This commitment to inclusivity on both the food and jobs front has helped build a brand that matters to the community and benefits from strong loyalty and love (NPS of +94). In this way, the company and its community stakeholders deliver:

• Global change, built locally – as they scale to a national network of local farms.

• People fed and fulfilled – because the cultivation of healthy food and meaningful jobs transforms lives, especially in economically underserved communities.

• Fuel for a healthier future – because real, whole food can help create a seat at the table for everyone.

Both the public and private sectors are critical to creating inclusivity and accessibility in cities

These stories show that prioritizing accessibility creates and holds space in our cities for the vulnerable – and in that space is a path to social and economic inclusivity and affordability. When accessibility is intentional, citizens can continue to engage and stay connected. This is good for the individual’s quality of life, independence and pride of place. It’s also critical for the wider community, where upfront investment in accessibility can save more costly care interventions and offer peace of mind that we’re all welcome in our homes and neighbourhoods, even if our circumstances change.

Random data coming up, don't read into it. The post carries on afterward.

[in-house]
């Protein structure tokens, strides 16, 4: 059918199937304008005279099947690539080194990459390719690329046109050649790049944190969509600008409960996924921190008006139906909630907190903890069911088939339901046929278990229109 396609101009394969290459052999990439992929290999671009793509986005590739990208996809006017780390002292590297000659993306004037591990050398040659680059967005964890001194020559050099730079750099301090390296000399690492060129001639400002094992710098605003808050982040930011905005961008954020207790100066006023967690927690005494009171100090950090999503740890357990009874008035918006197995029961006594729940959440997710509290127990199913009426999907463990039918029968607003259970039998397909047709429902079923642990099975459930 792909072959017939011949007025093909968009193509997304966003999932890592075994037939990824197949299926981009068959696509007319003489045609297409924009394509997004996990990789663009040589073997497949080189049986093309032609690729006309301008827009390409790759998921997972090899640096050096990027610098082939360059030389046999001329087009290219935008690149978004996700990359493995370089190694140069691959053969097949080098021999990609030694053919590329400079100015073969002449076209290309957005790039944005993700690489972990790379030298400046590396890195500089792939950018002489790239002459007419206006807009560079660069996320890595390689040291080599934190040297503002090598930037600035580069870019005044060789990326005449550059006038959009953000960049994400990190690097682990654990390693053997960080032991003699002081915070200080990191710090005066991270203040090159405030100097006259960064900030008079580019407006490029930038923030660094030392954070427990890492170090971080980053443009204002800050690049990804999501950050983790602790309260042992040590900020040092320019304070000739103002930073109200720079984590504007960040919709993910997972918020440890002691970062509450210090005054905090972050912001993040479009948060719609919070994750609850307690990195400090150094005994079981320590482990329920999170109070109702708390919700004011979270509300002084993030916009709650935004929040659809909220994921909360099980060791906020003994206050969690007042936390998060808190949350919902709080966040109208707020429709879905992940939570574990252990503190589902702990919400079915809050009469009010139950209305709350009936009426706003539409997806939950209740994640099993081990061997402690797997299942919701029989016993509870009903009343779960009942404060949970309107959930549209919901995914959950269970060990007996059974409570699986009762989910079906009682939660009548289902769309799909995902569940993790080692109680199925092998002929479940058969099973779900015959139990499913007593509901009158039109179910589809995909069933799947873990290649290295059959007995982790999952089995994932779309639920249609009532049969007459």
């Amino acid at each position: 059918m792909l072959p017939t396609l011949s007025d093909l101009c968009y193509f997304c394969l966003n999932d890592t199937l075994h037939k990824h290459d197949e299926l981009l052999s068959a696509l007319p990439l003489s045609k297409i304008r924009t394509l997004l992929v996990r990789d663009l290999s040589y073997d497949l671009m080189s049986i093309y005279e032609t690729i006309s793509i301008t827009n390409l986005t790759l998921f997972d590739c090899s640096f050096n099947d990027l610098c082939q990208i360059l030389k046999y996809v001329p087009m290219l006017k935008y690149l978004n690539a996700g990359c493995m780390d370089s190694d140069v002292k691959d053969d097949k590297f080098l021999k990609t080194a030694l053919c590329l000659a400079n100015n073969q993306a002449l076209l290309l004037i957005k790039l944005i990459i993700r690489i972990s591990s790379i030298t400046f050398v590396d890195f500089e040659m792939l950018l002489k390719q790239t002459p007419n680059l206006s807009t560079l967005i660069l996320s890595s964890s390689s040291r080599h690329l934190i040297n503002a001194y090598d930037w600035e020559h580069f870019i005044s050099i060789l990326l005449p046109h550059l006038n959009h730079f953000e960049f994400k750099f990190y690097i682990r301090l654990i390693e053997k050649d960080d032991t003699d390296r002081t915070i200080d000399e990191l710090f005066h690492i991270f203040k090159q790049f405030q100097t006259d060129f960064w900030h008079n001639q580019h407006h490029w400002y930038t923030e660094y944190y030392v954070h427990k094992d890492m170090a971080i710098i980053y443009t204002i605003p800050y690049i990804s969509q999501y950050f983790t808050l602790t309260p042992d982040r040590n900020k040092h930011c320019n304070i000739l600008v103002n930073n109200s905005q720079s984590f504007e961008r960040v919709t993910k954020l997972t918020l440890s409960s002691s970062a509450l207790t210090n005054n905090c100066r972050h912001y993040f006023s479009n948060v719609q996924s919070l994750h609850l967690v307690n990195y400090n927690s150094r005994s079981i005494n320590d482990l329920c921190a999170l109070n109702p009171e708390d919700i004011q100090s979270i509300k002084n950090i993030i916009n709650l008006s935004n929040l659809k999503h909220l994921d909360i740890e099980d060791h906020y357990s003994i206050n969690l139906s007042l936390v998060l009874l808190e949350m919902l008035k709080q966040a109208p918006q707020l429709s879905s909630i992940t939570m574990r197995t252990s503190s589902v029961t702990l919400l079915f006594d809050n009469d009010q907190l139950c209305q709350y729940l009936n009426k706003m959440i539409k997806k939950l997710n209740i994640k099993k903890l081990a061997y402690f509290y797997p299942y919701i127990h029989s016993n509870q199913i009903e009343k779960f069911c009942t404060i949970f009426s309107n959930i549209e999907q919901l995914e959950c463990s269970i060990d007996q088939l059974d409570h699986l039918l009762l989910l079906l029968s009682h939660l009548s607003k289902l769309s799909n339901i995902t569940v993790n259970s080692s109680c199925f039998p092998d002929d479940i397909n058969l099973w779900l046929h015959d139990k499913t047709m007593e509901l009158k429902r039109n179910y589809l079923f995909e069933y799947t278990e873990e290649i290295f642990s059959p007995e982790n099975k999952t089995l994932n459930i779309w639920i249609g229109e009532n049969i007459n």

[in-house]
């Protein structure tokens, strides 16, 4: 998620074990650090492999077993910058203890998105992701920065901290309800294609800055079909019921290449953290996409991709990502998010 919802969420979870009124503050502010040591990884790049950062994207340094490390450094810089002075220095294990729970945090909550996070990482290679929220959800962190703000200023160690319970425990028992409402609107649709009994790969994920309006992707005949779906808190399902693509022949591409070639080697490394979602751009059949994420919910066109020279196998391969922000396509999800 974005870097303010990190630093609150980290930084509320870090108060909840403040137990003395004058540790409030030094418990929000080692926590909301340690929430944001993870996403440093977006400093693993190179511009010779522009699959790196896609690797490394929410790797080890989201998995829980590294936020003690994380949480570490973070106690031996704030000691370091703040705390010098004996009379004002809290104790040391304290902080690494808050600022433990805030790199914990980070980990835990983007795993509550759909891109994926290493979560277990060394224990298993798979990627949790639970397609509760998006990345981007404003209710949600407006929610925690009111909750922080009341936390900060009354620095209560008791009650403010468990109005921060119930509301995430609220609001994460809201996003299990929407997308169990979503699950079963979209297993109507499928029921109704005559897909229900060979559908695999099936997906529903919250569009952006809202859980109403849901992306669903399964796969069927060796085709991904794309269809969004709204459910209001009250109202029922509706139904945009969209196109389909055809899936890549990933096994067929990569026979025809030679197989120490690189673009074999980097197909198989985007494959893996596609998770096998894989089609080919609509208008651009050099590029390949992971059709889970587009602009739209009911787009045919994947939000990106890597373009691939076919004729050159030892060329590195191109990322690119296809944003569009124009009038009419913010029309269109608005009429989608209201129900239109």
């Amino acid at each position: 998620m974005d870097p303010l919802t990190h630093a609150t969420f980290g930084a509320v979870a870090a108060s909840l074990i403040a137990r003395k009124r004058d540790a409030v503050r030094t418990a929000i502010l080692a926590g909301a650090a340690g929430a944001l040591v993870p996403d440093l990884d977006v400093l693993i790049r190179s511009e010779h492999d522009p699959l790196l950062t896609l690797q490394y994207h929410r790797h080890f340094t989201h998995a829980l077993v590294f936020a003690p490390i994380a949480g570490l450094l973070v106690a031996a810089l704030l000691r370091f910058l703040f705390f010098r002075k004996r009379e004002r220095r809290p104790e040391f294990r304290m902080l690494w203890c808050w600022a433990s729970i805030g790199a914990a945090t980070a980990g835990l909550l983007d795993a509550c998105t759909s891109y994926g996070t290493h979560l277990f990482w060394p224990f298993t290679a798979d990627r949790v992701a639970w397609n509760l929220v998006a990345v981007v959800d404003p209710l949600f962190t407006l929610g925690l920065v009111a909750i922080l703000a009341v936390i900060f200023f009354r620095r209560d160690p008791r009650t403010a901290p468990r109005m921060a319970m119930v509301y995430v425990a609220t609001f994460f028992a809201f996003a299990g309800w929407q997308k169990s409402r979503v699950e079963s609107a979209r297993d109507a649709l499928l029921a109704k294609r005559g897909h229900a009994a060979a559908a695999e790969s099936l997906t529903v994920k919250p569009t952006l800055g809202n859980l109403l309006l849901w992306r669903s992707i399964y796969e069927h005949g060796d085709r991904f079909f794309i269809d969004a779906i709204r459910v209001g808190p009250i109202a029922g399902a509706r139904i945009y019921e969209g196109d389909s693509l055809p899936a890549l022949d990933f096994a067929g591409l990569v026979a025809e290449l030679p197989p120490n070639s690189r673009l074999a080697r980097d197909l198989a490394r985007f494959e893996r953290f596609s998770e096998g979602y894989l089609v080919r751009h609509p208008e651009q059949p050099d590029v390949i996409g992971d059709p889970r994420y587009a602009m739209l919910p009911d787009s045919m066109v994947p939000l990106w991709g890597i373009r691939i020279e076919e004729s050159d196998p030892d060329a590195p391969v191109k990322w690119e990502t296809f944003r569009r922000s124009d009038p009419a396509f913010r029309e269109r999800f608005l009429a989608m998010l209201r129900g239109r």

Solutions can come from both the public and private spheres – and achieve amplified impact when leveraged in tandem. Our stories offer key insights for furthering accessibility:

Work across sectors – Consider for whom, why and how each major system (economic, transportation, healthcare, education, wayfinding, etc.) in your city can be improved so that it is more inclusive.

Find ways to pair different sources of capital – Source, connect and align incentives of public and private sources of capital to achieve more inclusive and accessible outcomes.

Work with and not just for the community – Conduct community engagement and 'listening and learning' efforts to develop a deep understanding of the unique accessibility opportunities in your city and what to prioritize.